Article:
For instance, people may ask for prayer, and we will say, “Certainly! Let’s talk about the need for prayer first. What is bothering you? What is causing you distress?” A lot can be discovered in that need for prayer.
Once we know more, we can provide more customized care to address specific anxiety rather than praying for the patient but having no idea what specifically to pray for. The prayers and rituals become more meaningful and richer when we have done that prework.
AH: What has surprised you about being a hospital chaplain?
Andrews: One thing that has surprised me is the amount of emotional, sexual and physical abuse within families. I hear it too often. There is so much hurt and pain out there in private homes that you think are happy and good.
Most of the worries or issues we face are nonreligious. That’s where the tension is. We hear the term “spiritual needs” all the time, but what is the need? It is human relationships.
Human relationships are the foundation of spirituality. If you take a 30,000-foot view of the Bible, it’s all about restoring relationships — restoring our relationship with God, each other, our communities, and with ourselves. So spiritual care is the restoration of the soul, connecting relationships and building and keeping those relationships. Whenever our spirit is broken, it’s due to broken relationships.
When we talk about religion, we often talk about religious acts or rituals, praying this or doing that. There is a place for rituals — they are symbols full of meaning. God gives us symbols to practice and remind us of something.
Of course, prayer is important as we build, mend, restore and keep relationships, but when patients want to talk at length it really isn’t religiously based. The hospital is not a church. People come to the hospital because of a physical problem. What is most on their mind is getting better.
AH: How religiously diverse are the people you care for? Why is it important to honor those religious beliefs within an Adventist healthcare system?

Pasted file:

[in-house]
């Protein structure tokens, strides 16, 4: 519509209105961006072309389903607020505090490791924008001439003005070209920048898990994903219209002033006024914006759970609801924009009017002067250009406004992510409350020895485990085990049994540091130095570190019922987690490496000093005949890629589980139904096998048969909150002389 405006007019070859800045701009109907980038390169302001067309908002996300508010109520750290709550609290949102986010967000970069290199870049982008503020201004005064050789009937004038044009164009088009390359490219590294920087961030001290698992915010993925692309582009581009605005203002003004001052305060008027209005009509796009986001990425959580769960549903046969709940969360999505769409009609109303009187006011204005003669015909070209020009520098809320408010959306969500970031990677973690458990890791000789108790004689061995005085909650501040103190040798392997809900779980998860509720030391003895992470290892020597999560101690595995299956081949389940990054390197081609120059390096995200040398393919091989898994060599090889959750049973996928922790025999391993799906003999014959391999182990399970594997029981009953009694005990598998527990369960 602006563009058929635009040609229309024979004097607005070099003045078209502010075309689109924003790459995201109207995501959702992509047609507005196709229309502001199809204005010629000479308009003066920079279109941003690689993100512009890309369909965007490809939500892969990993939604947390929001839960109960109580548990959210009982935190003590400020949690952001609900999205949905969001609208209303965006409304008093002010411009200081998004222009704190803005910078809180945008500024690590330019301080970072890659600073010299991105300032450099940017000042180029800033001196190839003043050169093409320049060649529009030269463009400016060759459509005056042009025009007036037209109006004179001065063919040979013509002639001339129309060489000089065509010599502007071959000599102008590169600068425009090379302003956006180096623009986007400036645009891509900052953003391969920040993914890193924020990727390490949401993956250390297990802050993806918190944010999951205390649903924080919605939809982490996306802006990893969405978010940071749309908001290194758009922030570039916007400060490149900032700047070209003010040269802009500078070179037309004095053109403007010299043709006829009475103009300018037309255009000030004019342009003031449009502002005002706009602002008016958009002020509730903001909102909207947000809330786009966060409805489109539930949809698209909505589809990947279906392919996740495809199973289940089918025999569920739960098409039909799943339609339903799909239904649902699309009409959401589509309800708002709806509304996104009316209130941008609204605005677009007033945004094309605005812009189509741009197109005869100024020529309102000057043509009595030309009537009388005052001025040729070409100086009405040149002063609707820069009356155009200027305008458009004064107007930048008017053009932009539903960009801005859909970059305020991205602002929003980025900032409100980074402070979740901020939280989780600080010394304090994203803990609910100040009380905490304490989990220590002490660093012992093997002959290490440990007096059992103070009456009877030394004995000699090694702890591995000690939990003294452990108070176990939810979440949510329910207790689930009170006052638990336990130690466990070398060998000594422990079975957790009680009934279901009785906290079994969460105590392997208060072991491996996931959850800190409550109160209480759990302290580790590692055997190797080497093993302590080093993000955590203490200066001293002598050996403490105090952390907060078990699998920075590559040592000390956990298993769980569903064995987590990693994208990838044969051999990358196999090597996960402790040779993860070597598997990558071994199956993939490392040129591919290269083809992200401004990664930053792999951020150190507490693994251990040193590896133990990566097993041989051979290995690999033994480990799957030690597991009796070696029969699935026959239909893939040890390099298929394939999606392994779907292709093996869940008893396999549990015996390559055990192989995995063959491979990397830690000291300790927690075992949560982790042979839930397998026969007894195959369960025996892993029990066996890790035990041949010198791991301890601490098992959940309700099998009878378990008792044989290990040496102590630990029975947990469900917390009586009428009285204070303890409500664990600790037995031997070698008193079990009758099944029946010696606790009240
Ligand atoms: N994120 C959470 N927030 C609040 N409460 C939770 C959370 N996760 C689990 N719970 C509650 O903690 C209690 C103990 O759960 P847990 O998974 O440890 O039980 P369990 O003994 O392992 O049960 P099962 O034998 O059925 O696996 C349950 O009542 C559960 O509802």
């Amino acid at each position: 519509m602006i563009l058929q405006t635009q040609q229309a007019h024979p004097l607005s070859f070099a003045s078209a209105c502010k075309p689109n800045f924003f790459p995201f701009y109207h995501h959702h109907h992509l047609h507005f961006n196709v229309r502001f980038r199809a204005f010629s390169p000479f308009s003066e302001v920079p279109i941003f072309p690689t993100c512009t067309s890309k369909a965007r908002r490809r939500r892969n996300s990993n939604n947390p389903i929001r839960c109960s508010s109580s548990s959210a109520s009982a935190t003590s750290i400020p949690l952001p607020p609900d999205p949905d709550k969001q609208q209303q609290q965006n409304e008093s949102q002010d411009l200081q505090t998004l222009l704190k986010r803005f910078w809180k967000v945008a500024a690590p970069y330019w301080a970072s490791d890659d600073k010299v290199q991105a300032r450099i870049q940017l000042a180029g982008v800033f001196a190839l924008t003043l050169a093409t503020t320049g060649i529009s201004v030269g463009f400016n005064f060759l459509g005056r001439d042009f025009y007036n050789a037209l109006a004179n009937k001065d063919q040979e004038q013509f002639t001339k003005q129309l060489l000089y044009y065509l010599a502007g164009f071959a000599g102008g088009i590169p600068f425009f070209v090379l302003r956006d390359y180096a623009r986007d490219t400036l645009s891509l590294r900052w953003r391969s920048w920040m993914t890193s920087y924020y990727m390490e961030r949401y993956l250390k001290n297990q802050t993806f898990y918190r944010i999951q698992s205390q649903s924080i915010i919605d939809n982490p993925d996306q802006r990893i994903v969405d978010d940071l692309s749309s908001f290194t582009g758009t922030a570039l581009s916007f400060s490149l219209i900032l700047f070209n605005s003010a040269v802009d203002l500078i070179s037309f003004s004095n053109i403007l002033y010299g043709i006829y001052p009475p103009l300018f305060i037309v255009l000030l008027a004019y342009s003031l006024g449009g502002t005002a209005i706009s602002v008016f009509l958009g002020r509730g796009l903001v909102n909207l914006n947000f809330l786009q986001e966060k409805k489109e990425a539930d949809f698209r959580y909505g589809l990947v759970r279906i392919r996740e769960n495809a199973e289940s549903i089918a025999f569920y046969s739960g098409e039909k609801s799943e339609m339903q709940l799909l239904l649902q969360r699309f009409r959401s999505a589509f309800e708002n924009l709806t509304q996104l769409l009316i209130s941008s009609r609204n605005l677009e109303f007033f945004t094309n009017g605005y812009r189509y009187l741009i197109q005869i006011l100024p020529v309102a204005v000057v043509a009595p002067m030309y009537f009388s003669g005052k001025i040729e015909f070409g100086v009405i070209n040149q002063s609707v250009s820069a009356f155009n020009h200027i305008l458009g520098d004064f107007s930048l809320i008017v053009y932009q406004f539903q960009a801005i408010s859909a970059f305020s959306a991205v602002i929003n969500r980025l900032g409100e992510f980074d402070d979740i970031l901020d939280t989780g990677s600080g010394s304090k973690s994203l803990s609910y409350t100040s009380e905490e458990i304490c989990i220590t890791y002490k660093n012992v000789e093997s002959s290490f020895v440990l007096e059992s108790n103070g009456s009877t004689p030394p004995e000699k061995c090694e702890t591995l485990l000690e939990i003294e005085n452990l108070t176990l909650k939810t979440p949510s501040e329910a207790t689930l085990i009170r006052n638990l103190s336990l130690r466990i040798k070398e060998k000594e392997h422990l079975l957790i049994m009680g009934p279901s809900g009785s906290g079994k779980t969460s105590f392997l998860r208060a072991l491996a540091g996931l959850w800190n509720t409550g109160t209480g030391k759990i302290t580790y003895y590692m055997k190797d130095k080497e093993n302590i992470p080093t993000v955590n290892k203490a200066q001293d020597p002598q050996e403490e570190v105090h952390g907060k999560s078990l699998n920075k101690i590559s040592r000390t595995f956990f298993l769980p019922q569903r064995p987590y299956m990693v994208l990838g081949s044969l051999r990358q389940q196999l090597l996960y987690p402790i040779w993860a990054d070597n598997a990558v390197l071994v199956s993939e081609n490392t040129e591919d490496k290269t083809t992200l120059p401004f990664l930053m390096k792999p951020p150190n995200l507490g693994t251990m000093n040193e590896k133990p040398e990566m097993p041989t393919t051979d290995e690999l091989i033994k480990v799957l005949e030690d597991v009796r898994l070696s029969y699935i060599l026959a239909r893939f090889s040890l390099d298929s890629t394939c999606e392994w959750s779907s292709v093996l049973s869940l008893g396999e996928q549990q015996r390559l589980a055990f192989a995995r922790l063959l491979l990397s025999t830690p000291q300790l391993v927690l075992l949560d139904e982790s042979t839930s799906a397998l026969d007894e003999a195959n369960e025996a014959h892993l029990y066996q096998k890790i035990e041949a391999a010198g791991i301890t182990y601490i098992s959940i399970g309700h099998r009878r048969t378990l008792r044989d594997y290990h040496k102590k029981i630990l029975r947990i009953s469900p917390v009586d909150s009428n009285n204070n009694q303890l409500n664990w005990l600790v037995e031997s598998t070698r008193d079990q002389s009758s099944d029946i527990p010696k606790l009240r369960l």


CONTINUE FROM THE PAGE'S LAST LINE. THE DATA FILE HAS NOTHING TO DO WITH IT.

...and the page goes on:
Andrews: We care for people from all religions and walks of life — Muslim, Hindu, atheist. It doesn’t matter who you are. We care for the human condition.
Some patients think we’re coming in to talk religion to them, but converting people is not the role of clinical chaplaincy. Within the ethics of chaplaincy, it is not our role to proselytize or convert, but rather for patients to feel cared for and comforted.
When possible and appropriate, when patients from other religions have special needs, we ensure their religious needs are met whether or not we can perform them as Adventist chaplains. We will call in a religious leader from another faith tradition.
I’ve cared for and trained people from all religious backgrounds, and one of the biggest things I’ve learned is that we have this in common: We all need to be heard, loved and understood. Period. That’s universal no matter where you go.
AH: What is the most joyful part of your work?
Andrews: The most joyful part is seeing a patient light up in discovery. It is a transformation and healing. In that moment, it is the most wonderful, satisfying thing. It’s seeing someone go from distress to rest. The rest comes from the patient understanding why they are feeling a certain way or why they are scared about something. It’s beautiful.